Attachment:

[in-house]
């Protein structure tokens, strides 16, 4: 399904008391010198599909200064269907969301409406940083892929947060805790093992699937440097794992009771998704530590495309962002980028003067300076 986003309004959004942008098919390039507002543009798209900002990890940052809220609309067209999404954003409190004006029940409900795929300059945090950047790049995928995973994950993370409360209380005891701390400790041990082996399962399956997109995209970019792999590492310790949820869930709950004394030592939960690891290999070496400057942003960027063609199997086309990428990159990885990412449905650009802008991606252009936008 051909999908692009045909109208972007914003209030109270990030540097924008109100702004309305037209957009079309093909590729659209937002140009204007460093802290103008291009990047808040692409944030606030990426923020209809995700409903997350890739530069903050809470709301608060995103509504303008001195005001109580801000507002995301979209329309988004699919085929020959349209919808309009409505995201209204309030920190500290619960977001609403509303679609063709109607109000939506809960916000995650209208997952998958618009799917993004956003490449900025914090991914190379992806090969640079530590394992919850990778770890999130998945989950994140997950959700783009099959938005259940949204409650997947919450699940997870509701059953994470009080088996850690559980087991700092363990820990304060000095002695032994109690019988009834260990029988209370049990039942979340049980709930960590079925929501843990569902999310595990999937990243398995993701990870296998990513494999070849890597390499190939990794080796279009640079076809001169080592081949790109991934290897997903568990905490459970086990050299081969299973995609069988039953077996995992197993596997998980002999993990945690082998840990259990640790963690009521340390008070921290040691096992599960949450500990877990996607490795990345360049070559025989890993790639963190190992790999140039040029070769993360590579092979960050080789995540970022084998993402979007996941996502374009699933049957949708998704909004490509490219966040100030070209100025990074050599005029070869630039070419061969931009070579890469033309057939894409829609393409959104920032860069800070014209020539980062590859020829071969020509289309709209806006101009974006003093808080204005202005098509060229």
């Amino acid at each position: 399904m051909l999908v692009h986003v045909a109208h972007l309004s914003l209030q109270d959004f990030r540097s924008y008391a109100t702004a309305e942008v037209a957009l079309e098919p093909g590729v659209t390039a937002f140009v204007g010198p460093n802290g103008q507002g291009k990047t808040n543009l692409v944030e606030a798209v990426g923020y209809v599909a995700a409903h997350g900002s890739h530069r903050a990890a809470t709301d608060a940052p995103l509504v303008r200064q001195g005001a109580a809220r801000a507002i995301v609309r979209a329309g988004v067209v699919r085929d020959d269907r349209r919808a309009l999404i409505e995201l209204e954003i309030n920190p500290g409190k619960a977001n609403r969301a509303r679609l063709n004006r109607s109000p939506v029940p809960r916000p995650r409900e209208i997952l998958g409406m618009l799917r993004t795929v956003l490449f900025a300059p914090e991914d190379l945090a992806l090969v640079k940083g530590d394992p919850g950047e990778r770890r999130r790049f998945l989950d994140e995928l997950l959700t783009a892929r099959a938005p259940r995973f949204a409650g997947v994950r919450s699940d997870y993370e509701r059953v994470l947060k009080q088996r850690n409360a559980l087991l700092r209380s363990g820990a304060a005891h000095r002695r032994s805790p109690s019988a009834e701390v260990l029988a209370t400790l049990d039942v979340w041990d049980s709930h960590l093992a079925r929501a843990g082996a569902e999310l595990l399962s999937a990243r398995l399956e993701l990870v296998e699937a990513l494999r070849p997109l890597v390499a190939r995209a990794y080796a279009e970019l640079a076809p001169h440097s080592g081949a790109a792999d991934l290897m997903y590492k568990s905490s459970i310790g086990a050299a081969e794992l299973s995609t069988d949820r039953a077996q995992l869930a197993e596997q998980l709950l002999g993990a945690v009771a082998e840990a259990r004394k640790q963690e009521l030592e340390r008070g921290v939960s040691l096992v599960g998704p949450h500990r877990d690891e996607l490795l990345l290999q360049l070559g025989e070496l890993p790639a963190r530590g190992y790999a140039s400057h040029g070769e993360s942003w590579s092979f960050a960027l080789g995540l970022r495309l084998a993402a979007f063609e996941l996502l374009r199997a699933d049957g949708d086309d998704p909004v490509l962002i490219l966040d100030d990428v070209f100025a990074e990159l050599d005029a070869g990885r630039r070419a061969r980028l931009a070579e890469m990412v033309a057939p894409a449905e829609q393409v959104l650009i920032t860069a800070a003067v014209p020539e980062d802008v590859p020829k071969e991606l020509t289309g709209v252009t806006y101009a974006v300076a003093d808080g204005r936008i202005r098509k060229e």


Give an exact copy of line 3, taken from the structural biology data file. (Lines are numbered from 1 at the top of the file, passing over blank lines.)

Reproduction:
């Amino acid at each position: 399904m051909l999908v692009h986003v045909a109208h972007l309004s914003l209030q109270d959004f990030r540097s924008y008391a109100t702004a309305e942008v037209a957009l079309e098919p093909g590729v659209t390039a937002f140009v204007g010198p460093n802290g103008q507002g291009k990047t808040n543009l692409v944030e606030a798209v990426g923020y209809v599909a995700a409903h997350g900002s890739h530069r903050a990890a809470t709301d608060a940052p995103l509504v303008r200064q001195g005001a109580a809220r801000a507002i995301v609309r979209a329309g988004v067209v699919r085929d020959d269907r349209r919808a309009l999404i409505e995201l209204e954003i309030n920190p500290g409190k619960a977001n609403r969301a509303r679609l063709n004006r109607s109000p939506v029940p809960r916000p995650r409900e209208i997952l998958g409406m618009l799917r993004t795929v956003l490449f900025a300059p914090e991914d190379l945090a992806l090969v640079k940083g530590d394992p919850g950047e990778r770890r999130r790049f998945l989950d994140e995928l997950l959700t783009a892929r099959a938005p259940r995973f949204a409650g997947v994950r919450s699940d997870y993370e509701r059953v994470l947060k009080q088996r850690n409360a559980l087991l700092r209380s363990g820990a304060a005891h000095r002695r032994s805790p109690s019988a009834e701390v260990l029988a209370t400790l049990d039942v979340w041990d049980s709930h960590l093992a079925r929501a843990g082996a569902e999310l595990l399962s999937a990243r398995l399956e993701l990870v296998e699937a990513l494999r070849p997109l890597v390499a190939r995209a990794y080796a279009e970019l640079a076809p001169h440097s080592g081949a790109a792999d991934l290897m997903y590492k568990s905490s459970i310790g086990a050299a081969e794992l299973s995609t069988d949820r039953a077996q995992l869930a197993e596997q998980l709950l002999g993990a945690v009771a082998e840990a259990r004394k640790q963690e009521l030592e340390r008070g921290v939960s040691l096992v599960g998704p949450h500990r877990d690891e996607l490795l990345l290999q360049l070559g025989e070496l890993p790639a963190r530590g190992y790999a140039s400057h040029g070769e993360s942003w590579s092979f960050a960027l080789g995540l970022r495309l084998a993402a979007f063609e996941l996502l374009r199997a699933d049957g949708d086309d998704p909004v490509l962002i490219l966040d100030d990428v070209f100025a990074e990159l050599d005029a070869g990885r630039r070419a061969r980028l931009a070579e890469m990412v033309a057939p894409a449905e829609q393409v959104l650009i920032t860069a800070a003067v014209p020539e980062d802008v590859p020829k071969e991606l020509t289309g709209v252009t806006y101009a974006v300076a003093d808080g204005r936008i202005r098509k060229e």